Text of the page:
NASA live-tweeted the Juno spacecraft entering Jupiter's orbit, and basically won the internet
So the Juno spacecraft has been traveling for a long, long time now to reach Jupiter. How long, exactly? It was launched from Cape Canaveral Air Force Station on August 5, 2011 with the intention of reaching Jupiter’s orbit, making its travel time nearly five whole years. The trip itself was a hefty 1.7 billion miles (that’s billion with a B!), and the goal of the mission according to NASA is to get Juno into the orbit of Jupiter to “understand origin and evolution of Jupiter, look for solid planetary core, map magnetic field, measure water and ammonia in deep atmosphere, observe auroras.” Sounds easy enough!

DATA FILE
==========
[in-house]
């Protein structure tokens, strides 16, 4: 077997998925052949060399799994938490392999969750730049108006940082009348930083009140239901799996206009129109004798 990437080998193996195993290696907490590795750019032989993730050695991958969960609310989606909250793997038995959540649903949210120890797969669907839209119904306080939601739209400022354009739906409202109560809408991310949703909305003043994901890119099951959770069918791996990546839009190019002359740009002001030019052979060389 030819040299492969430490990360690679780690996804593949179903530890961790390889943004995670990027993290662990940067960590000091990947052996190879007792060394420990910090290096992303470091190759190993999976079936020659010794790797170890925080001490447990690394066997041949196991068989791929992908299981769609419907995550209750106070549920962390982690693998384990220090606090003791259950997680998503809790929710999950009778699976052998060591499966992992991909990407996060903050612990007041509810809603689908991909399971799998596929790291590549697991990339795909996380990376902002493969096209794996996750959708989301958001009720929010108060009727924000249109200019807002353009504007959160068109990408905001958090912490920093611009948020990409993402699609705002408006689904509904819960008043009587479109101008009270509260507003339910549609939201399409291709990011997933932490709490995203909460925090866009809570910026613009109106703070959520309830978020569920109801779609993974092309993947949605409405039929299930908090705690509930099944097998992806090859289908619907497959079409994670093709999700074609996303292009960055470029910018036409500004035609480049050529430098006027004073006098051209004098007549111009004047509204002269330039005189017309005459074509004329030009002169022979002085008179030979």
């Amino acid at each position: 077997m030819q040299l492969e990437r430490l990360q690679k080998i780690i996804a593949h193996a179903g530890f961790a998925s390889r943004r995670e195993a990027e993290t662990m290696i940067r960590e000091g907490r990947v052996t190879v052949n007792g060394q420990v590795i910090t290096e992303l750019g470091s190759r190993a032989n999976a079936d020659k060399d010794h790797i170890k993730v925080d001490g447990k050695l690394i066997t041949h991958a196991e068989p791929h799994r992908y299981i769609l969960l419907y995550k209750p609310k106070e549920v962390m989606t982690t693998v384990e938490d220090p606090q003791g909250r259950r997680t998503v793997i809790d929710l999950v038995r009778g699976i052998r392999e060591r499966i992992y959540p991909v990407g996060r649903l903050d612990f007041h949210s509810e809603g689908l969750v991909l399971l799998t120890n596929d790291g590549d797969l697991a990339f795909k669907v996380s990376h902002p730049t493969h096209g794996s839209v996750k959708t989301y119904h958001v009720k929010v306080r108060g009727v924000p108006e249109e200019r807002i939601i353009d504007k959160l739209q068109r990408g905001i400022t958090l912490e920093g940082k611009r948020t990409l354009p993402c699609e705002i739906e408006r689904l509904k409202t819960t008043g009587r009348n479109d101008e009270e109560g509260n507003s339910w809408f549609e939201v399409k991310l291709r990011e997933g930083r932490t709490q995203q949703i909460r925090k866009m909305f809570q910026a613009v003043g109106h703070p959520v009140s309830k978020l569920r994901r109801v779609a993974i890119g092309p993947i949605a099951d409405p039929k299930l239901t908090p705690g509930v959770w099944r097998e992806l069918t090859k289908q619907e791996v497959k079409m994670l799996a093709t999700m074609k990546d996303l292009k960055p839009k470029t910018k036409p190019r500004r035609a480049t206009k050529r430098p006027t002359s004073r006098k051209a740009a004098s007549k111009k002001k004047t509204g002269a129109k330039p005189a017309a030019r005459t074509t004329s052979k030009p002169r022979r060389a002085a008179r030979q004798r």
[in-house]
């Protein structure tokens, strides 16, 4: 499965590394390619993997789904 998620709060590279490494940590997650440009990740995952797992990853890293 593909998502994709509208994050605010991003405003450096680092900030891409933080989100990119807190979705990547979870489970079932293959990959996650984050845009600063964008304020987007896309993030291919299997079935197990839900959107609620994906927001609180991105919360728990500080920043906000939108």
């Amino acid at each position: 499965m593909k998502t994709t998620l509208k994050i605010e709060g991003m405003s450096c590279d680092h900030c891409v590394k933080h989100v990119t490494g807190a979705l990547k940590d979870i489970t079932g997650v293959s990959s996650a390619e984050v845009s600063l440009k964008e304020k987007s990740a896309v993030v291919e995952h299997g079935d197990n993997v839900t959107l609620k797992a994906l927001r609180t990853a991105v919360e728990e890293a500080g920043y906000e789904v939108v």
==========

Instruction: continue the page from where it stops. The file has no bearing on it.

Yesterday — on the 4th of July, no less — Juno finally reached Jupiter’s orbit, and NASA live-tweeted the whole entire thing from an account made specifically for the Juno Mission.
Aren’t those the best tweets from a spacecraft that you’ve ever seen? In all seriousness, while it’s fun to pretend that Juno itself was tweeting, there was a real person behind those tweets (obviously), and NASA has some brilliant people on their social team. They are amazing at making science fun and tangible, so that the next generation of geniuses WANT to follow along and learn about what’s out there — we love it, and we’re giving them a follow.
You can follow the Juno mission on the Twitter account above, and see what they discover about Jupiter as the mission progresses. We can’t wait to see what they tweet next.